Now the first two letters Yod Hey follow a Cv pattern instead of a CvC pattern so the pronunciation is Yih. The beginning of the Greek usage agrees to this The Beginning I to Iesous has the sound of a Y. So the Hebrew and the Greek agree, the sound would be "Yie". The original sound of a Vav has the sound of "oo" you can see that the Greek authors tried to compare this sound to the Greek with the use of the "ou".

Now in the Fathers name the final Hey is most likely the sound of a breath a "ah" exhale. The the Shin has a "sh" sound, but the Greek does not. The closest sound Greek has is the Sigma an S sound. Ayin's are typically silent.

So in pronunciation the name of Jesus in the Original Hebrew for would have been very similar to "Yie-oo-sh" the Greek Form would have been verbalized "Yes - oos". The English J originated from the Greek I so natural to translation we have the English version "Jes-us". The word form Yeshua is incorrect for it enunciates the ending Ayin and ignors the sound of the Vav.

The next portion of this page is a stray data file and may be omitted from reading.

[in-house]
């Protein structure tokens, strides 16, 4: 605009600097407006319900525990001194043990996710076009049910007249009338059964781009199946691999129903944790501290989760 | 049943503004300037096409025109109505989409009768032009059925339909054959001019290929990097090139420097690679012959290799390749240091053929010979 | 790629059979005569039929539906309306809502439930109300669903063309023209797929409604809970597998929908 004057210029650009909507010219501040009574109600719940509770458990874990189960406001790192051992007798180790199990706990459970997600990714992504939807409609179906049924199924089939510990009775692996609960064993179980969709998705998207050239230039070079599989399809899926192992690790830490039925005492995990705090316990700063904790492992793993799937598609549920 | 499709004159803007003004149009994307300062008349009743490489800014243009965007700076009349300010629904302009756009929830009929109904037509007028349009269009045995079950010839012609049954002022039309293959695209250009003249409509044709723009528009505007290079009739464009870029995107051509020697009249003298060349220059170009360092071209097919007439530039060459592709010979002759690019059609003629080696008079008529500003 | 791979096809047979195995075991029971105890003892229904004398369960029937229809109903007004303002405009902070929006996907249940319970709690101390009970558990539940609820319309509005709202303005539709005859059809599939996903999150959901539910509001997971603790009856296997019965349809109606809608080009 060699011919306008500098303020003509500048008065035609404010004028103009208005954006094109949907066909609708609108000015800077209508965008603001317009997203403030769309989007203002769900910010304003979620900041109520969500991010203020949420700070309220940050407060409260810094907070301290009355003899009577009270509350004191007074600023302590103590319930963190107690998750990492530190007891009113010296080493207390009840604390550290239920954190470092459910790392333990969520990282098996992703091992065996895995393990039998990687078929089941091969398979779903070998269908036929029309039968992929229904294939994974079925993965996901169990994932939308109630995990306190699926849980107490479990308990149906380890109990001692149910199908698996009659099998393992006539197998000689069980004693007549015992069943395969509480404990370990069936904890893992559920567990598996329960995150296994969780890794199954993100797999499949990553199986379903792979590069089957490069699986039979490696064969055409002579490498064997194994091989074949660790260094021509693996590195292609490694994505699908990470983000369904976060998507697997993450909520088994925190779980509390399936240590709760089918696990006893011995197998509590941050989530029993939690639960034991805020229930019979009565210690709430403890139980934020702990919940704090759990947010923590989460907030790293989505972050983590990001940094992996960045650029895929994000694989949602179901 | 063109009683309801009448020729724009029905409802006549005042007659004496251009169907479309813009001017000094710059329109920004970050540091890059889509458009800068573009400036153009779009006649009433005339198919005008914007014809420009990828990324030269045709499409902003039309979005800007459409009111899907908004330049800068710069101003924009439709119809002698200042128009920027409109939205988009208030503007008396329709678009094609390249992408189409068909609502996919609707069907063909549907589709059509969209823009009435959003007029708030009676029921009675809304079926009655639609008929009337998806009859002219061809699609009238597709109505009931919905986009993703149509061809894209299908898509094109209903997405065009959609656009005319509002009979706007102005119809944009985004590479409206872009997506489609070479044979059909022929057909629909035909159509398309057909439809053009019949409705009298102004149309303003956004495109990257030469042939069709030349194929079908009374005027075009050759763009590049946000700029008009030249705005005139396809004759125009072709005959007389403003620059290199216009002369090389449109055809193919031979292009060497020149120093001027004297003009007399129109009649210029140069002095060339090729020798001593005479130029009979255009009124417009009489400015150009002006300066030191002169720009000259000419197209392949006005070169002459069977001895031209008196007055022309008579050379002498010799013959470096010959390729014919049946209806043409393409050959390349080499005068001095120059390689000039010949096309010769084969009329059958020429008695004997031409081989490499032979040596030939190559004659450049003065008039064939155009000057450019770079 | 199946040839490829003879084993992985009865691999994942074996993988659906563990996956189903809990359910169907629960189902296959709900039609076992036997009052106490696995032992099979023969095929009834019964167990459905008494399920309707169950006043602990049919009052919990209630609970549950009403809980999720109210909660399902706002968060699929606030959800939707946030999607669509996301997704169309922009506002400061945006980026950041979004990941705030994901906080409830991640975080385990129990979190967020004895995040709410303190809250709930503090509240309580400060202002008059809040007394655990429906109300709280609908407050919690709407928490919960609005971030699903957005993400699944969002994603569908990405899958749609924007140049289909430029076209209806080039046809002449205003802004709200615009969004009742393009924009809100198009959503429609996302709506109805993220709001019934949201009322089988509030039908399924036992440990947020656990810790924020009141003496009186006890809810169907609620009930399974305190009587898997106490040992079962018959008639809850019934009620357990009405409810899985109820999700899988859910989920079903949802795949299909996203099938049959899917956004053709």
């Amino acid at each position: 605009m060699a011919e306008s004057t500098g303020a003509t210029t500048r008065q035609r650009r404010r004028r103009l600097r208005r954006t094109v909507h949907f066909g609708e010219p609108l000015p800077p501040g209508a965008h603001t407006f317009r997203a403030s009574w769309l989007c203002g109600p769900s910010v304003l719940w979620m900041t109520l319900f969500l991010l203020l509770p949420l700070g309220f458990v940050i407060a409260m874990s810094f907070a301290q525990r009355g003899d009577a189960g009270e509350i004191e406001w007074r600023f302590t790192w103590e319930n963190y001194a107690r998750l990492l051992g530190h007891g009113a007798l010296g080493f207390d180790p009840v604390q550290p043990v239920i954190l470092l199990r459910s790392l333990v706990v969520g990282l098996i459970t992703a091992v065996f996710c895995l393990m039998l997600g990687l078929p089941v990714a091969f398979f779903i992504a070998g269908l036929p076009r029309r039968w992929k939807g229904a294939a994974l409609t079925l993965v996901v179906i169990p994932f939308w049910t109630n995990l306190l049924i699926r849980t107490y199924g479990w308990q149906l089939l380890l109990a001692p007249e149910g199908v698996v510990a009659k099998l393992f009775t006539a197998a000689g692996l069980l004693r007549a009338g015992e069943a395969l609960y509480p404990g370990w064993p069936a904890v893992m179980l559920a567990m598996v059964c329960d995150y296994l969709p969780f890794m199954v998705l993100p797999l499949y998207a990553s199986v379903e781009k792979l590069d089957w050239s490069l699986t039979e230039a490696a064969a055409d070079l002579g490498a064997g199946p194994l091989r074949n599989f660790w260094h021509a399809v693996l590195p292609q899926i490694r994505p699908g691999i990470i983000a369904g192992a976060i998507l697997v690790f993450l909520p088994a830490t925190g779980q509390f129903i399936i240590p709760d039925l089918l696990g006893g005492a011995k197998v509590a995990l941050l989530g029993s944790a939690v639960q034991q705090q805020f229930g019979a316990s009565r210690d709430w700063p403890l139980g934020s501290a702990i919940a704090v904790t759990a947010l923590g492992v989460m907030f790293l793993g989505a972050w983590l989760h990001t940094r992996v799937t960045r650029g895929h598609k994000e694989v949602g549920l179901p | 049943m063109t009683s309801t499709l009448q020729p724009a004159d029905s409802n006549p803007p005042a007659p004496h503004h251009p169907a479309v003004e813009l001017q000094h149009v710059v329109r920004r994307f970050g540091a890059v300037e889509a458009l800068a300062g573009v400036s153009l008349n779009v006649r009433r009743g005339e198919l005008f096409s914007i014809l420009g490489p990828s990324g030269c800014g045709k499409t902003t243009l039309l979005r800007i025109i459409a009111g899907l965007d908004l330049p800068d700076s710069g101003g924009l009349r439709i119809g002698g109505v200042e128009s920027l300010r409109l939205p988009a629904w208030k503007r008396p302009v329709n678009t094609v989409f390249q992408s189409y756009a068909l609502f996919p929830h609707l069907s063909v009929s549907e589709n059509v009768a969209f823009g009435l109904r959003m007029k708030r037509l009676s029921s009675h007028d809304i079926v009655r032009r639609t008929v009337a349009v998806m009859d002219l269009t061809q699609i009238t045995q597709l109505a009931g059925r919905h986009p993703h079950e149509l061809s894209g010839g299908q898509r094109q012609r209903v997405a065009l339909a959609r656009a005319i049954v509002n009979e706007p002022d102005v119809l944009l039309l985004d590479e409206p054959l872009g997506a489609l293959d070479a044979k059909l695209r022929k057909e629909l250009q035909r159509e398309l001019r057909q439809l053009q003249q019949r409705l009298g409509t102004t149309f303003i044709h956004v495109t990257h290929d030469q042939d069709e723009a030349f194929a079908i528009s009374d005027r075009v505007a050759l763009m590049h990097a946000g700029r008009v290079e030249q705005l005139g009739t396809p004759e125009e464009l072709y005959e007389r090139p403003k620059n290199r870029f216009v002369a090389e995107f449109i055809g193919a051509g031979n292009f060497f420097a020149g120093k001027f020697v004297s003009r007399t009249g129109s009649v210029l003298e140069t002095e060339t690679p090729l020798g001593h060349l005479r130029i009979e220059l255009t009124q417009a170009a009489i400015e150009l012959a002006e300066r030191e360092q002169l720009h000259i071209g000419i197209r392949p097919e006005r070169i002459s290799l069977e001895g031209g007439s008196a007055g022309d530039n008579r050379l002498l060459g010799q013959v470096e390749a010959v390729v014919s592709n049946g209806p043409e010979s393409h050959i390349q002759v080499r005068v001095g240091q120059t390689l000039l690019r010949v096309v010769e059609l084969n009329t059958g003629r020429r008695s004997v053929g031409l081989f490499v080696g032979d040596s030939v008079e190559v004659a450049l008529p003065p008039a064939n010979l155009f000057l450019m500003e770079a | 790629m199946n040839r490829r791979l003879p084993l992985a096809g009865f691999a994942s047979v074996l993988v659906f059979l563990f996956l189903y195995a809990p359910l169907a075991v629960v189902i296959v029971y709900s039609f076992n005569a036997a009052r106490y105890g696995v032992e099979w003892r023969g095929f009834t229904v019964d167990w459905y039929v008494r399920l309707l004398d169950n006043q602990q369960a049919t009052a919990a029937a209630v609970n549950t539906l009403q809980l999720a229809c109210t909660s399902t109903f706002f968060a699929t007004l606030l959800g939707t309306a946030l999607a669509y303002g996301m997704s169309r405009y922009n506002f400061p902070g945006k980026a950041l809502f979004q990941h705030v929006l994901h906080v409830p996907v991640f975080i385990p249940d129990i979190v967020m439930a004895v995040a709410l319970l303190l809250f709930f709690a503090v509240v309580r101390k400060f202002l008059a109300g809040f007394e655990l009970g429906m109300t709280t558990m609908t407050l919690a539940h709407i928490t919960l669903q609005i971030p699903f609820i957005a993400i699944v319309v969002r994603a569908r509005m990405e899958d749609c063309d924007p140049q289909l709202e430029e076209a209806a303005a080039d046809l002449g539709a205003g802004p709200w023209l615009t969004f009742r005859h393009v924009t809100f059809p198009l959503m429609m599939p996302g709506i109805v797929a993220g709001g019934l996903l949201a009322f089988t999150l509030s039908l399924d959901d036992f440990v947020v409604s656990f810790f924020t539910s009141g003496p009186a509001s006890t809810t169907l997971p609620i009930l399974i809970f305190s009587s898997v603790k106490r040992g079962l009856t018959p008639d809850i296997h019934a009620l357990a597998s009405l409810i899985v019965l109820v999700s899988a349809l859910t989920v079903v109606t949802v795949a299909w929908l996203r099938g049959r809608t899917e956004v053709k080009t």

So "Yie - oo - ah" came to save "Yie - oo - sh" and since he was with us, "His name is with us" his name is God, so he was with us "Emmanuel". You see his name is Holy, and he would not let the demons speak (Mark 1:34). When you make silent the form "Yie - Oo" and remove it from "Yie - oo - sh" you are left with "sh" the powerful Holy word that stops evil and will make Satan run away.

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You can also gain insight if you look at the meanings of the different names in the context of when and how they were revealed:

  • Emmanuel is "God With Us"
  • Yeshua is "God Saves"

Isaiah reveals Emmanuel in the context of a passage relating to earthly kings and kingdoms and so this is sufficiently vague to give scope to the Jewish nationalists of the time to believe that the Messiah would be a warrior come to save the Jewish kingdom.

The name Yeshua is revealed at the time of the coming of Christ and communicates God's desire to rescue the world from itself, rather than to fight battles for the Jews.